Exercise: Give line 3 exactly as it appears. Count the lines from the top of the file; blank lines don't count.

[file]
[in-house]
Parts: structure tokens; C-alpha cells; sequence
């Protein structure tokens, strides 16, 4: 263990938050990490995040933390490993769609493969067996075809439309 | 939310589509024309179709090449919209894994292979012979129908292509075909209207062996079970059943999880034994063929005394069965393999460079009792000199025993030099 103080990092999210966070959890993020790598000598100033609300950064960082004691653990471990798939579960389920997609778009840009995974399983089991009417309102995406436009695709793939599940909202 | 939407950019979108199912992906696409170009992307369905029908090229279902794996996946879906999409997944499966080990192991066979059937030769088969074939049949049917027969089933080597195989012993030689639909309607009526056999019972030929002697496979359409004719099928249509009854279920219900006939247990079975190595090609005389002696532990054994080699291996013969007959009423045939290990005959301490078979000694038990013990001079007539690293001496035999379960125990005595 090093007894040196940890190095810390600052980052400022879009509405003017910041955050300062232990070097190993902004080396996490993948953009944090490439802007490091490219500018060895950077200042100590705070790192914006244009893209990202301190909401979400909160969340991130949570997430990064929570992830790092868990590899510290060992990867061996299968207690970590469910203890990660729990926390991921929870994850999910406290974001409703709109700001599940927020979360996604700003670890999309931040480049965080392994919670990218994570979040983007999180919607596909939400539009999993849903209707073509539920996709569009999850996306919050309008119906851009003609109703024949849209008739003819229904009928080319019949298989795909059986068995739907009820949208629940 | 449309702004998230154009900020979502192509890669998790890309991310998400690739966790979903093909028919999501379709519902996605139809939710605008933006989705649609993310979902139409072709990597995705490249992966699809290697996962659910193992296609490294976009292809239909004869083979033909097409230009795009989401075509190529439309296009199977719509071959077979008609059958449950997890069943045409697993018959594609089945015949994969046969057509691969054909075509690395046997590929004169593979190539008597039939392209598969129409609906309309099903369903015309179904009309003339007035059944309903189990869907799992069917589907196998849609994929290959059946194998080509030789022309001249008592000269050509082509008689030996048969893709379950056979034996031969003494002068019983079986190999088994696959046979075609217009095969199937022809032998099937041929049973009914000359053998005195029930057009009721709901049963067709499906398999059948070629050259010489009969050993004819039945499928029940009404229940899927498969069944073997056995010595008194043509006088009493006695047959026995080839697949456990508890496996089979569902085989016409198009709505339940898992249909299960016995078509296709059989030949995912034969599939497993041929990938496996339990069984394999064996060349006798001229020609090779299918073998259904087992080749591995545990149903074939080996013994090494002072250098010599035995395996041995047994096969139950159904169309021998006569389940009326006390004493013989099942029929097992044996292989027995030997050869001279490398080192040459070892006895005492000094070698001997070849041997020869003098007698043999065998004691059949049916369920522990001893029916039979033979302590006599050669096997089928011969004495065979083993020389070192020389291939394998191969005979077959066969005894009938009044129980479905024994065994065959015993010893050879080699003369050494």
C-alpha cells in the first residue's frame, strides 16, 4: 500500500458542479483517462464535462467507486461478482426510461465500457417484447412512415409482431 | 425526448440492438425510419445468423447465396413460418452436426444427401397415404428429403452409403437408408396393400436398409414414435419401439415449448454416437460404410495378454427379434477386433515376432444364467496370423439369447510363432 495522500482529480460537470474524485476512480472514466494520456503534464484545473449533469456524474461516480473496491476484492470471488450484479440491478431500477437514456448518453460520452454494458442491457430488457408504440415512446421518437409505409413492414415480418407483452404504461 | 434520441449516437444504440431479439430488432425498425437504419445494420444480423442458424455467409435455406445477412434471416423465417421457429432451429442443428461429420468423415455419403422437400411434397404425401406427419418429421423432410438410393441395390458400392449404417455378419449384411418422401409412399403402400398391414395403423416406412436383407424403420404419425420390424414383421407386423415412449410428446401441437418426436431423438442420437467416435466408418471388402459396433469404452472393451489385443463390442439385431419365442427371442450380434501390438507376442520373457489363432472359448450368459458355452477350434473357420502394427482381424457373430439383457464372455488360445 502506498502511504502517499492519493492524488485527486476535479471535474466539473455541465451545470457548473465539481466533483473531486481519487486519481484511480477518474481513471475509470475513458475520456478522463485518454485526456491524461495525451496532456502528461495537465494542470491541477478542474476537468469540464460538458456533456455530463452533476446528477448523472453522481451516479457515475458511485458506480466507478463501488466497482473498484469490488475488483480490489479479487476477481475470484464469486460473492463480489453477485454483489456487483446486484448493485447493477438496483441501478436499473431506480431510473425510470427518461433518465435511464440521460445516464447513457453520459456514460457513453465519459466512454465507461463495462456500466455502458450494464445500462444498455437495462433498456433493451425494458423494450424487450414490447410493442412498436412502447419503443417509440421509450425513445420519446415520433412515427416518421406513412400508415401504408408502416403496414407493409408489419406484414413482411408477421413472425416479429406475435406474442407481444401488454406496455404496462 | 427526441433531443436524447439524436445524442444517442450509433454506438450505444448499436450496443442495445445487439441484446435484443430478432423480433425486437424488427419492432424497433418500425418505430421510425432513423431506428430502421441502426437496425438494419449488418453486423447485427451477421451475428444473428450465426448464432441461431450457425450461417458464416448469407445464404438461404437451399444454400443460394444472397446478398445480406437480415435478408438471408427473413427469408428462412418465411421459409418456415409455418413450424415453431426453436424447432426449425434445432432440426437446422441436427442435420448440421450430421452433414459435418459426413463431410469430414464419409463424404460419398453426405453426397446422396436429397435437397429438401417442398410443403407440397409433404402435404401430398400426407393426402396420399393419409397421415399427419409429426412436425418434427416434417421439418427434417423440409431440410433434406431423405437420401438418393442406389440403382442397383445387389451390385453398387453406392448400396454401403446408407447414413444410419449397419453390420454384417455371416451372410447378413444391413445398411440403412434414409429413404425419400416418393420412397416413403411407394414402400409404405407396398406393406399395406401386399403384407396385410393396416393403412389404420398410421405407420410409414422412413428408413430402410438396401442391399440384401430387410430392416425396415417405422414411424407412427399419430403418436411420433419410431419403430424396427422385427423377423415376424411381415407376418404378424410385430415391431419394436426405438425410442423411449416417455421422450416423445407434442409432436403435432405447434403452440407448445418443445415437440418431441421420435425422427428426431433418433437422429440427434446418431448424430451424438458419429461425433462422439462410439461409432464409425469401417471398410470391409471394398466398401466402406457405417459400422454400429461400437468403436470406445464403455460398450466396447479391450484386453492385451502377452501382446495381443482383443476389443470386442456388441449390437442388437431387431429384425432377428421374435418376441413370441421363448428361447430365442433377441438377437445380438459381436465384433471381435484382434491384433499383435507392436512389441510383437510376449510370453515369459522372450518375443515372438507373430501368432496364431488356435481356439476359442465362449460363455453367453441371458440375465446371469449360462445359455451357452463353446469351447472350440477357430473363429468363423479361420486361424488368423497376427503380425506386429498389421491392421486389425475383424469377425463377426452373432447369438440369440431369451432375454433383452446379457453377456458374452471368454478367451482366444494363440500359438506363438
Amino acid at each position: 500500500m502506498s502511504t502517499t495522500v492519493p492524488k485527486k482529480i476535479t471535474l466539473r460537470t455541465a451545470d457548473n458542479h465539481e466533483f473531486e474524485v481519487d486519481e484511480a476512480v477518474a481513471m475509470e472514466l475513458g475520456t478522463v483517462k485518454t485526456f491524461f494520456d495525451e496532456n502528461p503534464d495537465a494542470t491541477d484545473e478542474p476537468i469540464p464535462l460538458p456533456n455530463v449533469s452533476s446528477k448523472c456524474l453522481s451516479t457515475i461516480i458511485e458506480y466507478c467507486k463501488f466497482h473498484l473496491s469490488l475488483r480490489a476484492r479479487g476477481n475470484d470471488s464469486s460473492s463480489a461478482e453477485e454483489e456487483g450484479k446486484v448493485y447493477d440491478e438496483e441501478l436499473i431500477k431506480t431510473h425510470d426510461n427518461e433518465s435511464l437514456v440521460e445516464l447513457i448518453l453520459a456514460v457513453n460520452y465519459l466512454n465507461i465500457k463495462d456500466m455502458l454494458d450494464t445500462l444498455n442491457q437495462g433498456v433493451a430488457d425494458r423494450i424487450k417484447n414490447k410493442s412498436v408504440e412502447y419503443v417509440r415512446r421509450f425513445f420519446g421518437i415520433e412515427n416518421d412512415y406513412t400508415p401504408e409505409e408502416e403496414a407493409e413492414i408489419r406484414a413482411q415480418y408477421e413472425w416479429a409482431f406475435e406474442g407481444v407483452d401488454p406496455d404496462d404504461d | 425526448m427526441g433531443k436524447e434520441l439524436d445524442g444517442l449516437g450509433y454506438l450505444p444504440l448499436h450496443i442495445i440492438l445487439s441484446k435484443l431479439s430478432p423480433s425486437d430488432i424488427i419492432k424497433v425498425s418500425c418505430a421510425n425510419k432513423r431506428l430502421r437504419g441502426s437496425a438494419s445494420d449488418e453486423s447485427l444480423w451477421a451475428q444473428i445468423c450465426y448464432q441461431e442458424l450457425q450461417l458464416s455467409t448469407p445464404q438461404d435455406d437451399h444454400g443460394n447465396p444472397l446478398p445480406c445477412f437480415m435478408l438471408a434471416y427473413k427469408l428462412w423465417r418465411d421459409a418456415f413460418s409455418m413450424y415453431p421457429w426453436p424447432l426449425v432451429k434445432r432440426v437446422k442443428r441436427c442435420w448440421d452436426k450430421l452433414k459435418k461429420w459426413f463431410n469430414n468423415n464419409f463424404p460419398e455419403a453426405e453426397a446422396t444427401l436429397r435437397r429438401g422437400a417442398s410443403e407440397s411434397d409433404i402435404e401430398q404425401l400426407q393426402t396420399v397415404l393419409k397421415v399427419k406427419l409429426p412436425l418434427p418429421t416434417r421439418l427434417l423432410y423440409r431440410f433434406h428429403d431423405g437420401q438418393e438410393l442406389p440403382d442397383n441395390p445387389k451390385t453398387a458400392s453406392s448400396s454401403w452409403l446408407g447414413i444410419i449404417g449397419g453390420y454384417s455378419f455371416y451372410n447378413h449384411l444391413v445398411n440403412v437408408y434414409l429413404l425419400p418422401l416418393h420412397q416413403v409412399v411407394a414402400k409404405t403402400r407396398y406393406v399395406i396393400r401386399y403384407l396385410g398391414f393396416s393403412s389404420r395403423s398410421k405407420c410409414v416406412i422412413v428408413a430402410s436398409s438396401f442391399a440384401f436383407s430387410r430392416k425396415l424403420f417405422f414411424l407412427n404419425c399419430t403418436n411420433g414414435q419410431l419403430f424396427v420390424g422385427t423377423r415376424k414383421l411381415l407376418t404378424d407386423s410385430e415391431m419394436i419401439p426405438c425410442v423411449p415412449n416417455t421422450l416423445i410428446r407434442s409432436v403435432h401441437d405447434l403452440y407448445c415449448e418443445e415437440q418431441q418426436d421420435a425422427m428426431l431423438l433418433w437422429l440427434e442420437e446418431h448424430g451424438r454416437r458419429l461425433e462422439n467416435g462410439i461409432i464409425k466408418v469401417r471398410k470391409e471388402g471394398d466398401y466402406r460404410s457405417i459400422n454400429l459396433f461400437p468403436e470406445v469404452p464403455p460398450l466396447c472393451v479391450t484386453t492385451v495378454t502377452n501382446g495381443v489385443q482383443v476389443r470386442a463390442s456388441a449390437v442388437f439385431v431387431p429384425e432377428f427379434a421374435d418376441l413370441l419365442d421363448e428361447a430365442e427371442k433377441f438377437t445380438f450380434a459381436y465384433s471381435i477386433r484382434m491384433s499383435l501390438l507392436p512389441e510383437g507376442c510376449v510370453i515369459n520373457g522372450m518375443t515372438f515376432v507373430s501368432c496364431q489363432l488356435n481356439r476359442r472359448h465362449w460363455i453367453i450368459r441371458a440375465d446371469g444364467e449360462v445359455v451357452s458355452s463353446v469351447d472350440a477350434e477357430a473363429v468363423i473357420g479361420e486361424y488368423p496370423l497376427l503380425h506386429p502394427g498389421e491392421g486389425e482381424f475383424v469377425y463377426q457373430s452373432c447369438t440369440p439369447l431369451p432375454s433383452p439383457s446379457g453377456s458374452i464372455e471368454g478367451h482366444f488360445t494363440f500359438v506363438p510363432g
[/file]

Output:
């Protein structure tokens, strides 16, 4: 263990938050990490995040933390490993769609493969067996075809439309 | 939310589509024309179709090449919209894994292979012979129908292509075909209207062996079970059943999880034994063929005394069965393999460079009792000199025993030099 103080990092999210966070959890993020790598000598100033609300950064960082004691653990471990798939579960389920997609778009840009995974399983089991009417309102995406436009695709793939599940909202 | 939407950019979108199912992906696409170009992307369905029908090229279902794996996946879906999409997944499966080990192991066979059937030769088969074939049949049917027969089933080597195989012993030689639909309607009526056999019972030929002697496979359409004719099928249509009854279920219900006939247990079975190595090609005389002696532990054994080699291996013969007959009423045939290990005959301490078979000694038990013990001079007539690293001496035999379960125990005595 090093007894040196940890190095810390600052980052400022879009509405003017910041955050300062232990070097190993902004080396996490993948953009944090490439802007490091490219500018060895950077200042100590705070790192914006244009893209990202301190909401979400909160969340991130949570997430990064929570992830790092868990590899510290060992990867061996299968207690970590469910203890990660729990926390991921929870994850999910406290974001409703709109700001599940927020979360996604700003670890999309931040480049965080392994919670990218994570979040983007999180919607596909939400539009999993849903209707073509539920996709569009999850996306919050309008119906851009003609109703024949849209008739003819229904009928080319019949298989795909059986068995739907009820949208629940 | 449309702004998230154009900020979502192509890669998790890309991310998400690739966790979903093909028919999501379709519902996605139809939710605008933006989705649609993310979902139409072709990597995705490249992966699809290697996962659910193992296609490294976009292809239909004869083979033909097409230009795009989401075509190529439309296009199977719509071959077979008609059958449950997890069943045409697993018959594609089945015949994969046969057509691969054909075509690395046997590929004169593979190539008597039939392209598969129409609906309309099903369903015309179904009309003339007035059944309903189990869907799992069917589907196998849609994929290959059946194998080509030789022309001249008592000269050509082509008689030996048969893709379950056979034996031969003494002068019983079986190999088994696959046979075609217009095969199937022809032998099937041929049973009914000359053998005195029930057009009721709901049963067709499906398999059948070629050259010489009969050993004819039945499928029940009404229940899927498969069944073997056995010595008194043509006088009493006695047959026995080839697949456990508890496996089979569902085989016409198009709505339940898992249909299960016995078509296709059989030949995912034969599939497993041929990938496996339990069984394999064996060349006798001229020609090779299918073998259904087992080749591995545990149903074939080996013994090494002072250098010599035995395996041995047994096969139950159904169309021998006569389940009326006390004493013989099942029929097992044996292989027995030997050869001279490398080192040459070892006895005492000094070698001997070849041997020869003098007698043999065998004691059949049916369920522990001893029916039979033979302590006599050669096997089928011969004495065979083993020389070192020389291939394998191969005979077959066969005894009938009044129980479905024994065994065959015993010893050879080699003369050494």